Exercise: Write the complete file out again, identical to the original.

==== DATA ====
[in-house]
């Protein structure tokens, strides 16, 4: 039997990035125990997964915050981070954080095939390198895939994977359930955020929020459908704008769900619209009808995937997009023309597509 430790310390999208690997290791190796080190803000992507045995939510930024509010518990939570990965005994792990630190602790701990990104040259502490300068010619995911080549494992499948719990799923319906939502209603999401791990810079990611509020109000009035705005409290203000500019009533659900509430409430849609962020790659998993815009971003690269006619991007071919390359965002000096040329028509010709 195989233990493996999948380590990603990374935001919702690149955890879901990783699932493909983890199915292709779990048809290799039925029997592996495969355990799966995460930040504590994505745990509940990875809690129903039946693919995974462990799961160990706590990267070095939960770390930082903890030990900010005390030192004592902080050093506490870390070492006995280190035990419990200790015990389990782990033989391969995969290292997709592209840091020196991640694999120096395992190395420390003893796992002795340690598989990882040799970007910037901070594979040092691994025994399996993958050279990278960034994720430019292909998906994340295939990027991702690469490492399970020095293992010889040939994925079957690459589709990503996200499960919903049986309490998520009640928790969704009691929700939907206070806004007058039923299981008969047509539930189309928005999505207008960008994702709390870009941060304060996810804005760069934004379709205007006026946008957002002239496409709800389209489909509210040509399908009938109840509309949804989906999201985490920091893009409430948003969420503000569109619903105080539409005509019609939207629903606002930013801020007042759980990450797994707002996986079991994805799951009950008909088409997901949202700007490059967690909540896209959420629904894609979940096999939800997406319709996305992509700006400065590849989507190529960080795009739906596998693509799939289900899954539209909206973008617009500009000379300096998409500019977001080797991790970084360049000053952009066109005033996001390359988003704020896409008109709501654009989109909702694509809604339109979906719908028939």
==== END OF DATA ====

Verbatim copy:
[in-house]
């Protein structure tokens, strides 16, 4: 039997990035125990997964915050981070954080095939390198895939994977359930955020929020459908704008769900619209009808995937997009023309597509 430790310390999208690997290791190796080190803000992507045995939510930024509010518990939570990965005994792990630190602790701990990104040259502490300068010619995911080549494992499948719990799923319906939502209603999401791990810079990611509020109000009035705005409290203000500019009533659900509430409430849609962020790659998993815009971003690269006619991007071919390359965002000096040329028509010709 195989233990493996999948380590990603990374935001919702690149955890879901990783699932493909983890199915292709779990048809290799039925029997592996495969355990799966995460930040504590994505745990509940990875809690129903039946693919995974462990799961160990706590990267070095939960770390930082903890030990900010005390030192004592902080050093506490870390070492006995280190035990419990200790015990389990782990033989391969995969290292997709592209840091020196991640694999120096395992190395420390003893796992002795340690598989990882040799970007910037901070594979040092691994025994399996993958050279990278960034994720430019292909998906994340295939990027991702690469490492399970020095293992010889040939994925079957690459589709990503996200499960919903049986309490998520009640928790969704009691929700939907206070806004007058039923299981008969047509539930189309928005999505207008960008994702709390870009941060304060996810804005760069934004379709205007006026946008957002002239496409709800389209489909509210040509399908009938109840509309949804989906999201985490920091893009409430948003969420503000569109619903105080539409005509019609939207629903606002930013801020007042759980990450797994707002996986079991994805799951009950008909088409997901949202700007490059967690909540896209959420629904894609979940096999939800997406319709996305992509700006400065590849989507190529960080795009739906596998693509799939289900899954539209909206973008617009500009000379300096998409500019977001080797991790970084360049000053952009066109005033996001390359988003704020896409008109709501654009989109909702694509809604339109979906719908028939």